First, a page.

October 22, 2021
Reading Time 9 min.

Memory Care Facilities: How to Make the Right Choice

Memory care is a great option for the elderly suffering from Alzheimer’s disease or dementia.

It might sound like a difficult and costly option to take. But sometimes, the best decision we can make for our aging parents is to let experts care for them.

So today, I’ll be sharing some practical tips about memory care and how you could choose the right one.


What is Memory Care?

Memory care is also known as Alzheimer’s care. This form of assisted living provides housing and 24-hour access to professional caregivers specializing in dementia care.

Memory care facilities are uniquely designed to adapt to the needs of memory care patients. 

The goal of memory care units includes supporting seniors’ unique needs. Since most of them have memory issues, these facilities provide enriching activities that stimulate cognition. 

The staff designs safe, structured environments with routines to keep the stress levels manageable.

It’s also common for memory care facility employees to assist residents with personal care tasks.  

They have specialized training to handle special issues that arise with patients dealing with dementia 

Memory care facilities also have a lower staff-to-resident ratio compared to other assisted living arrangements. 

This makes it a great option for those who are in the advanced stages of cognitive diseases like Alzheimer's and dementia.

The Benefits of Memory Care Centers 

Alzheimer’s disease and dementia cases are among the most difficult to deal with in senior care. 

Symptoms worsen over time, and it can be straining for the caregiver and the families. As the disease progresses, living alone can be dangerous for our loved ones. 

Here are a few benefits of memory care centers for families dealing with Alzheimer’s and dementia. 

Provides a calming environment for the patient 

memory care facilities provide peace of mind

A huge part of taking care of a patient with memory loss involves setting routines. 

Most patients can feel lost and confused. Basic functions can suddenly become overwhelming. Something simple like putting on clothes or cooking a simple dish can be a difficult task. 

The brain doesn’t work as it used to. And this can be frustrating for seniors, causing their temperaments to change drastically. 

And in extreme cases, it can also cause accidents that can be dangerous to our parents living independently. 

Memory care facilities can help provide a safe and comforting environment for patients. These places are designed to reduce confusion and disorientation. 

Some facilities are designed like small communities with personalized living spaces. 

Part of the design includes locked exterior doors to prevent the patient from wandering. Some include features like enclosed gardens and courtyards. This way, residents can roam freely without the fear of being hurt or lost. 

Some places are also designed to have reduced noise to promote calmness and familiarity among their residents. 

Professionally trained staff are also encouraged to engage with the residents to help maintain their social skills. 

Most of them are trained to manage difficult symptoms like temper tantrums using specific dementia care techniques. 

Memory care facilities also coordinate with other healthcare workers that cater to specific conditions or chronic illnesses.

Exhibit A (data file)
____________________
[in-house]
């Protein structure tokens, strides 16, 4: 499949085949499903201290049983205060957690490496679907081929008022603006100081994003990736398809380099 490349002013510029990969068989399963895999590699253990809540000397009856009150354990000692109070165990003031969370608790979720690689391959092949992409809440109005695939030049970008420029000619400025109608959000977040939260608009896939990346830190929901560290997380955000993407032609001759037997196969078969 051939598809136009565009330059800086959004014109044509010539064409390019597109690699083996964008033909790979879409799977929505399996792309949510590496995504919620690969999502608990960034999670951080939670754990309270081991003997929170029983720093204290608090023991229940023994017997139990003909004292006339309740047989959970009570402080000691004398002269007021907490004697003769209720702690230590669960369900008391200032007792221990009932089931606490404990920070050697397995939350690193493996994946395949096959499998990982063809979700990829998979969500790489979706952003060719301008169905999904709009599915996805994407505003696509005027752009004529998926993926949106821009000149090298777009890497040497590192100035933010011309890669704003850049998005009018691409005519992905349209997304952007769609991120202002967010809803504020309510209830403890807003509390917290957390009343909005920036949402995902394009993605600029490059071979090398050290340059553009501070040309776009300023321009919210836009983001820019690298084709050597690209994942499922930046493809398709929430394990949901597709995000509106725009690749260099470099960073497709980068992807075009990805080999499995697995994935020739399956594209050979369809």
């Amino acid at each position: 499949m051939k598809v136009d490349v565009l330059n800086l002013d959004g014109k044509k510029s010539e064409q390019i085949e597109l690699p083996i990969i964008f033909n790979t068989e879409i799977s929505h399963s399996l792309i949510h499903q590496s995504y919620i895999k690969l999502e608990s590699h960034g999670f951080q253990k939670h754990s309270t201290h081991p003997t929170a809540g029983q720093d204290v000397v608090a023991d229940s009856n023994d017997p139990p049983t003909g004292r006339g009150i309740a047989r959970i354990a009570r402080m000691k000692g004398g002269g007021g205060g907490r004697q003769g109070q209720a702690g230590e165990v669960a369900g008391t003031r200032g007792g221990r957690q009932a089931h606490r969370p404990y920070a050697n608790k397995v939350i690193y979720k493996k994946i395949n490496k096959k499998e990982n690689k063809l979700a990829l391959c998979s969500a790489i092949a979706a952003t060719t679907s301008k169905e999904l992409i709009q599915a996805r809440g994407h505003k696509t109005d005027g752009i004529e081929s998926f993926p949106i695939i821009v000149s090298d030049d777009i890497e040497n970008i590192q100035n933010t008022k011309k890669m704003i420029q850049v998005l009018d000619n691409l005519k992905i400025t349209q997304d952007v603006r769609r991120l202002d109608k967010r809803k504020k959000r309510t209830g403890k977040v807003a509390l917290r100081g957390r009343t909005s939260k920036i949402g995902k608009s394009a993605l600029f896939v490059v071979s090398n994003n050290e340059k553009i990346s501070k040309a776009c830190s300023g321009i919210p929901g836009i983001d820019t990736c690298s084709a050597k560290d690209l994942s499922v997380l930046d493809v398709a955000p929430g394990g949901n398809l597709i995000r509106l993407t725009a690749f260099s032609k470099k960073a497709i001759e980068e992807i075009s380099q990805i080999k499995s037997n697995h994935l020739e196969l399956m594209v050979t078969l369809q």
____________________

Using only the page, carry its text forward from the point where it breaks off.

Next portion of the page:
These may include assistance for residents recovering from injuries, transportation arrangements for medical appointments, and medication management. 

Most places also provide rehabilitation services like speech, occupational, and physical therapy for those who need it. 

Encourages person-centered care

There are memory care facilities that focus on person-centered care, especially for dementia patients. 

This approach involves getting to know more about the patient by collecting their personal stories and memories. 

Caregivers often learn about how the patient lived. They ask about childhood memories and hobbies they enjoyed when they were younger. 

They also learn about the patient’s personal preferences, from likes and dislikes to favorites and pet peeves. 

As a family member, your role would be to share these things to help the staff highlight your loved one’s favorites and achievements. 

This will help the staff encourage your aging loved ones to create a daily routine based on their preferences. 

Memory care facilities that offer person-centered care also offer activities based on their interests and level of ability. 

Friendships within the community are also encouraged to prevent the patient from feeling isolated or alone. 

The goal is for our aging parents to still find a sense of dignity and purpose despite their circumstances. 

And memory care facilities can help them achieve that. 

Learn more about person-care communities here.

Specialized programs catered to memory care 

Dementia patients are at a higher risk for depression and anxiety. They also are more prone to falls and communication disorders. 

Because of this, memory care facilities design programs that increase engagement for our aging loved ones. 

The staff carefully plans and facilitates activities that encourage cognitive and occupational skills. Most of these activities are led by a trained therapist and address the unique needs of each person. 

These tasks need not be complicated. 

It can be as simple as taking a walk to stimulate the senses. Or cooking together as a group to encourage fine and gross motor skills. 

Some tasks can include looking at photos or listening to music to encourage them to tell stories or trigger memories of the past. 

Some centers use pet therapy or have a resident pet to provide comfort or companionship. 

And some also include alternatives like aromatherapy to evoke memories or promote calmness in the residents. 

How do you know when it’s time for memory care?

This can be a sensitive yet necessary topic to discuss, especially if you’re a family member taking care of a loved one with Alzheimer’s or dementia. 

But for you to provide the best care, it’s necessary to know the signs to help you make the best decisions. 

So how do you know if your aging parents need memory care? Here are some of the symptoms they may exhibit. 

The diagnosis of Alzheimer’s and other dementia-related conditions